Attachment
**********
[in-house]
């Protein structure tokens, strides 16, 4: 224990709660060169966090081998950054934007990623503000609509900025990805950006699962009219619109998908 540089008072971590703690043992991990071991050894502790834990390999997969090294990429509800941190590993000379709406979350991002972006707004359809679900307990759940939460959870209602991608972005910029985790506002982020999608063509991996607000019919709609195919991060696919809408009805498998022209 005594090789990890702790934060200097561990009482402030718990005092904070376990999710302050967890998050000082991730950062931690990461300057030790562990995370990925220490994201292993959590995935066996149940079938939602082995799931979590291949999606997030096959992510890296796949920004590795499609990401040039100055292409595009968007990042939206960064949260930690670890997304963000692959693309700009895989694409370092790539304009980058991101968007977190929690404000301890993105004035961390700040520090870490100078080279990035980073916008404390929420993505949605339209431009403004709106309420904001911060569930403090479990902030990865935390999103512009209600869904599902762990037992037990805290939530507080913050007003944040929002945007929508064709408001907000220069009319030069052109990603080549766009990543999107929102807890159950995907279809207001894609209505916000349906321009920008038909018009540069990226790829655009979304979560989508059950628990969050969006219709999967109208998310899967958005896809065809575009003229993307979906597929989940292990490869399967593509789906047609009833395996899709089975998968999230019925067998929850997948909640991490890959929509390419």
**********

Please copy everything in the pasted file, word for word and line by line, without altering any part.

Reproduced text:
[in-house]
């Protein structure tokens, strides 16, 4: 224990709660060169966090081998950054934007990623503000609509900025990805950006699962009219619109998908 540089008072971590703690043992991990071991050894502790834990390999997969090294990429509800941190590993000379709406979350991002972006707004359809679900307990759940939460959870209602991608972005910029985790506002982020999608063509991996607000019919709609195919991060696919809408009805498998022209 005594090789990890702790934060200097561990009482402030718990005092904070376990999710302050967890998050000082991730950062931690990461300057030790562990995370990925220490994201292993959590995935066996149940079938939602082995799931979590291949999606997030096959992510890296796949920004590795499609990401040039100055292409595009968007990042939206960064949260930690670890997304963000692959693309700009895989694409370092790539304009980058991101968007977190929690404000301890993105004035961390700040520090870490100078080279990035980073916008404390929420993505949605339209431009403004709106309420904001911060569930403090479990902030990865935390999103512009209600869904599902762990037992037990805290939530507080913050007003944040929002945007929508064709408001907000220069009319030069052109990603080549766009990543999107929102807890159950995907279809207001894609209505916000349906321009920008038909018009540069990226790829655009979304979560989508059950628990969050969006219709999967109208998310899967958005896809065809575009003229993307979906597929989940292990490869399967593509789906047609009833395996899709089975998968999230019925067998929850997948909640991490890959929509390419």